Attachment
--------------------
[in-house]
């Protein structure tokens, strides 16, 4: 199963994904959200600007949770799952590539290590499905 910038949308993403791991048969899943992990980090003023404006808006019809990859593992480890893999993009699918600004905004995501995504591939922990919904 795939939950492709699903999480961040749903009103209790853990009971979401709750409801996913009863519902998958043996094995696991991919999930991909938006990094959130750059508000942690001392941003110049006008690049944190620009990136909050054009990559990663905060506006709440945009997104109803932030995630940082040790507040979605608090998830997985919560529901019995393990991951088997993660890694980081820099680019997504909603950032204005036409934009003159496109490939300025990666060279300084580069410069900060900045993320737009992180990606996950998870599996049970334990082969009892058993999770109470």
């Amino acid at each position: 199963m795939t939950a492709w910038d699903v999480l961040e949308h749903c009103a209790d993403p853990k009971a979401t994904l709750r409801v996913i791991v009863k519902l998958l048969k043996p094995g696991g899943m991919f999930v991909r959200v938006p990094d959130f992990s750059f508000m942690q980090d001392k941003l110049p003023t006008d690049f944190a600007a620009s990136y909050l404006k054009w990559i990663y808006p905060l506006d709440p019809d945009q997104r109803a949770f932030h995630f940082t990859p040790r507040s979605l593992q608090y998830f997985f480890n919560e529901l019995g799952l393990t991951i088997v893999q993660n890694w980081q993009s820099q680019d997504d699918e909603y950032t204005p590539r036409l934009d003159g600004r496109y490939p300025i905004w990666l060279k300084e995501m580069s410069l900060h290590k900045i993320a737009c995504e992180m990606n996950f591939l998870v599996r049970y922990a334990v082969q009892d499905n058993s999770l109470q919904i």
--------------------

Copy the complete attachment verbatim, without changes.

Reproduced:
[in-house]
């Protein structure tokens, strides 16, 4: 199963994904959200600007949770799952590539290590499905 910038949308993403791991048969899943992990980090003023404006808006019809990859593992480890893999993009699918600004905004995501995504591939922990919904 795939939950492709699903999480961040749903009103209790853990009971979401709750409801996913009863519902998958043996094995696991991919999930991909938006990094959130750059508000942690001392941003110049006008690049944190620009990136909050054009990559990663905060506006709440945009997104109803932030995630940082040790507040979605608090998830997985919560529901019995393990991951088997993660890694980081820099680019997504909603950032204005036409934009003159496109490939300025990666060279300084580069410069900060900045993320737009992180990606996950998870599996049970334990082969009892058993999770109470």
């Amino acid at each position: 199963m795939t939950a492709w910038d699903v999480l961040e949308h749903c009103a209790d993403p853990k009971a979401t994904l709750r409801v996913i791991v009863k519902l998958l048969k043996p094995g696991g899943m991919f999930v991909r959200v938006p990094d959130f992990s750059f508000m942690q980090d001392k941003l110049p003023t006008d690049f944190a600007a620009s990136y909050l404006k054009w990559i990663y808006p905060l506006d709440p019809d945009q997104r109803a949770f932030h995630f940082t990859p040790r507040s979605l593992q608090y998830f997985f480890n919560e529901l019995g799952l393990t991951i088997v893999q993660n890694w980081q993009s820099q680019d997504d699918e909603y950032t204005p590539r036409l934009d003159g600004r496109y490939p300025i905004w990666l060279k300084e995501m580069s410069l900060h290590k900045i993320a737009c995504e992180m990606n996950f591939l998870v599996r049970y922990a334990v082969q009892d499905n058993s999770l109470q919904i």